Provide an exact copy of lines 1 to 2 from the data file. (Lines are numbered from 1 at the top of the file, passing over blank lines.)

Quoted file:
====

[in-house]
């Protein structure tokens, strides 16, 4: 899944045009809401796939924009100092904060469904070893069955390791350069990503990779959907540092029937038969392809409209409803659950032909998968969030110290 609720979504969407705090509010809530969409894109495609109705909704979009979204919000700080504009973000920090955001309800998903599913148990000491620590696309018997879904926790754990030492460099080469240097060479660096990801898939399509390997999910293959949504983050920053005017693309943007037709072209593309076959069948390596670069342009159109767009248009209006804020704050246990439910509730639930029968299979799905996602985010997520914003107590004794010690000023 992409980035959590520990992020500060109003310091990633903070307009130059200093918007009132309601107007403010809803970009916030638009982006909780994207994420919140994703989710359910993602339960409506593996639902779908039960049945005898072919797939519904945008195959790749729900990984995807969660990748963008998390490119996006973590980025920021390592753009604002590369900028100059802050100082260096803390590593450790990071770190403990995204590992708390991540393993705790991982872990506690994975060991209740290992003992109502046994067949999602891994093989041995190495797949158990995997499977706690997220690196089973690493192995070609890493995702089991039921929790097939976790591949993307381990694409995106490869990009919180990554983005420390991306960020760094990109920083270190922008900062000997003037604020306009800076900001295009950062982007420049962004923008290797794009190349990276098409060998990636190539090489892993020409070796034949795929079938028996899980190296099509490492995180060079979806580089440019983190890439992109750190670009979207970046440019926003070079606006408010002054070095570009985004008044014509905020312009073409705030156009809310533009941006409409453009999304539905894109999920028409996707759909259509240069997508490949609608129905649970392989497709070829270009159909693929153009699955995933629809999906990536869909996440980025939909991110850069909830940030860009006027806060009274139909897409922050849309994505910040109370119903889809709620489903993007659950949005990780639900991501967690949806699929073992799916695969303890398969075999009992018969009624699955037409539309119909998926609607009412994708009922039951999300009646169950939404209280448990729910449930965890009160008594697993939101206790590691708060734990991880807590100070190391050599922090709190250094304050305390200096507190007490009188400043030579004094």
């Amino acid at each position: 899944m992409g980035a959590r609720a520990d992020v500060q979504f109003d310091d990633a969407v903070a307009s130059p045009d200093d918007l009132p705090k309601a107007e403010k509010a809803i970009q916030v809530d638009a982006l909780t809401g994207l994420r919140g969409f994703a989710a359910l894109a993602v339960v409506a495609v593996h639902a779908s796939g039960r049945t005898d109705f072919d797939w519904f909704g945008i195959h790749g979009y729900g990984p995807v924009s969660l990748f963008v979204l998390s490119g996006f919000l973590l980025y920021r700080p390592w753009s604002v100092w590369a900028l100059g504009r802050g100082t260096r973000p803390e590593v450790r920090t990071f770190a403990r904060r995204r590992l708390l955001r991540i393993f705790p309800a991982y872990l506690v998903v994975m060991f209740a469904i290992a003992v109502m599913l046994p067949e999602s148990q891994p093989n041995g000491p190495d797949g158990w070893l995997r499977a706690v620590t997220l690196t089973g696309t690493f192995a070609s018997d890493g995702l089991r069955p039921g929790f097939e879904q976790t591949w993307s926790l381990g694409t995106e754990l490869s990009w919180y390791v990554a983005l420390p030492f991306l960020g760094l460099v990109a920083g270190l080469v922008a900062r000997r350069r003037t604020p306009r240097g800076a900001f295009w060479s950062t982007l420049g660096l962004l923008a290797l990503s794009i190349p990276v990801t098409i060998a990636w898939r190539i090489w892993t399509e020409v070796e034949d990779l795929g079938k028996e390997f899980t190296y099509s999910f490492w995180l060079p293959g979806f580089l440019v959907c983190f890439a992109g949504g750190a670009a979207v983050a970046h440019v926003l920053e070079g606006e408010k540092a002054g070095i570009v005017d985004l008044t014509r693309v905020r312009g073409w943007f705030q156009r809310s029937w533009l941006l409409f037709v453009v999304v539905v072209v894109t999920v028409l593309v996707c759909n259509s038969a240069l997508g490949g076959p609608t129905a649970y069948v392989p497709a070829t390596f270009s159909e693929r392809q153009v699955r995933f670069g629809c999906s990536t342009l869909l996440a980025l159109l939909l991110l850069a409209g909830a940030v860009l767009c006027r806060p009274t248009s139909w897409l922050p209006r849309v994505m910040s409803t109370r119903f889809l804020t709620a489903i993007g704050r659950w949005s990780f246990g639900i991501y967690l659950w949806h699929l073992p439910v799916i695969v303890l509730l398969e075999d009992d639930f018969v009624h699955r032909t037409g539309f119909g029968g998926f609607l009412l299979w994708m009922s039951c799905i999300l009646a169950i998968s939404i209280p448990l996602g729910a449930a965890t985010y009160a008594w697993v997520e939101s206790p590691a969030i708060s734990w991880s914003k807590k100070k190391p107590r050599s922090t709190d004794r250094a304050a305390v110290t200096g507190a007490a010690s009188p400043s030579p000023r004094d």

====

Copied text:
[in-house]
């Protein structure tokens, strides 16, 4: 899944045009809401796939924009100092904060469904070893069955390791350069990503990779959907540092029937038969392809409209409803659950032909998968969030110290 609720979504969407705090509010809530969409894109495609109705909704979009979204919000700080504009973000920090955001309800998903599913148990000491620590696309018997879904926790754990030492460099080469240097060479660096990801898939399509390997999910293959949504983050920053005017693309943007037709072209593309076959069948390596670069342009159109767009248009209006804020704050246990439910509730639930029968299979799905996602985010997520914003107590004794010690000023 992409980035959590520990992020500060109003310091990633903070307009130059200093918007009132309601107007403010809803970009916030638009982006909780994207994420919140994703989710359910993602339960409506593996639902779908039960049945005898072919797939519904945008195959790749729900990984995807969660990748963008998390490119996006973590980025920021390592753009604002590369900028100059802050100082260096803390590593450790990071770190403990995204590992708390991540393993705790991982872990506690994975060991209740290992003992109502046994067949999602891994093989041995190495797949158990995997499977706690997220690196089973690493192995070609890493995702089991039921929790097939976790591949993307381990694409995106490869990009919180990554983005420390991306960020760094990109920083270190922008900062000997003037604020306009800076900001295009950062982007420049962004923008290797794009190349990276098409060998990636190539090489892993020409070796034949795929079938028996899980190296099509490492995180060079979806580089440019983190890439992109750190670009979207970046440019926003070079606006408010002054070095570009985004008044014509905020312009073409705030156009809310533009941006409409453009999304539905894109999920028409996707759909259509240069997508490949609608129905649970392989497709070829270009159909693929153009699955995933629809999906990536869909996440980025939909991110850069909830940030860009006027806060009274139909897409922050849309994505910040109370119903889809709620489903993007659950949005990780639900991501967690949806699929073992799916695969303890398969075999009992018969009624699955037409539309119909998926609607009412994708009922039951999300009646169950939404209280448990729910449930965890009160008594697993939101206790590691708060734990991880807590100070190391050599922090709190250094304050305390200096507190007490009188400043030579004094």